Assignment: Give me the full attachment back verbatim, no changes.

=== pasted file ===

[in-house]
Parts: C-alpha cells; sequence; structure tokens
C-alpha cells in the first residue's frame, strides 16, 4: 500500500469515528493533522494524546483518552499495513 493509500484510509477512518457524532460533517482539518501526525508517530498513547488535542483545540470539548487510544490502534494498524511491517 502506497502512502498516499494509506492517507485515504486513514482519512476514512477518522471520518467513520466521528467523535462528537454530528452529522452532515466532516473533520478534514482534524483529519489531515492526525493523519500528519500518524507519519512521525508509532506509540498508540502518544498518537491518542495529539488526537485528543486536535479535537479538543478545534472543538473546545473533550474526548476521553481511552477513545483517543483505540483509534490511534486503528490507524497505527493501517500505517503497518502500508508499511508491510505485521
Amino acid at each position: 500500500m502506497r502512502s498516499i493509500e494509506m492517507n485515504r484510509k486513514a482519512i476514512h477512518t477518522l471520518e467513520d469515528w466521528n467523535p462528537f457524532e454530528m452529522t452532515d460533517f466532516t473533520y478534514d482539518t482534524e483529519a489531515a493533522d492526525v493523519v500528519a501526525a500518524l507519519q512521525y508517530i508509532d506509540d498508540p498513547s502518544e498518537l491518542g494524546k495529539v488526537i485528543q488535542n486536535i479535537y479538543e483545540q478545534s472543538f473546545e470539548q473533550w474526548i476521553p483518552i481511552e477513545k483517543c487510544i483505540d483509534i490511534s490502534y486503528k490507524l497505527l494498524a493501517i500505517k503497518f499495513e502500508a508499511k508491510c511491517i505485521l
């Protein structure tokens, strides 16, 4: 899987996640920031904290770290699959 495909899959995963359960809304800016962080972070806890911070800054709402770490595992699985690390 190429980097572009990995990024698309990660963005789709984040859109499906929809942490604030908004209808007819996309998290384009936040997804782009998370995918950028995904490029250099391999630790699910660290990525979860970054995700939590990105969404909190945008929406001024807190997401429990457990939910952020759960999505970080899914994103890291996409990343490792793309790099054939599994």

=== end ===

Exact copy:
[in-house]
Parts: C-alpha cells; sequence; structure tokens
C-alpha cells in the first residue's frame, strides 16, 4: 500500500469515528493533522494524546483518552499495513 493509500484510509477512518457524532460533517482539518501526525508517530498513547488535542483545540470539548487510544490502534494498524511491517 502506497502512502498516499494509506492517507485515504486513514482519512476514512477518522471520518467513520466521528467523535462528537454530528452529522452532515466532516473533520478534514482534524483529519489531515492526525493523519500528519500518524507519519512521525508509532506509540498508540502518544498518537491518542495529539488526537485528543486536535479535537479538543478545534472543538473546545473533550474526548476521553481511552477513545483517543483505540483509534490511534486503528490507524497505527493501517500505517503497518502500508508499511508491510505485521
Amino acid at each position: 500500500m502506497r502512502s498516499i493509500e494509506m492517507n485515504r484510509k486513514a482519512i476514512h477512518t477518522l471520518e467513520d469515528w466521528n467523535p462528537f457524532e454530528m452529522t452532515d460533517f466532516t473533520y478534514d482539518t482534524e483529519a489531515a493533522d492526525v493523519v500528519a501526525a500518524l507519519q512521525y508517530i508509532d506509540d498508540p498513547s502518544e498518537l491518542g494524546k495529539v488526537i485528543q488535542n486536535i479535537y479538543e483545540q478545534s472543538f473546545e470539548q473533550w474526548i476521553p483518552i481511552e477513545k483517543c487510544i483505540d483509534i490511534s490502534y486503528k490507524l497505527l494498524a493501517i500505517k503497518f499495513e502500508a508499511k508491510c511491517i505485521l
């Protein structure tokens, strides 16, 4: 899987996640920031904290770290699959 495909899959995963359960809304800016962080972070806890911070800054709402770490595992699985690390 190429980097572009990995990024698309990660963005789709984040859109499906929809942490604030908004209808007819996309998290384009936040997804782009998370995918950028995904490029250099391999630790699910660290990525979860970054995700939590990105969404909190945008929406001024807190997401429990457990939910952020759960999505970080899914994103890291996409990343490792793309790099054939599994």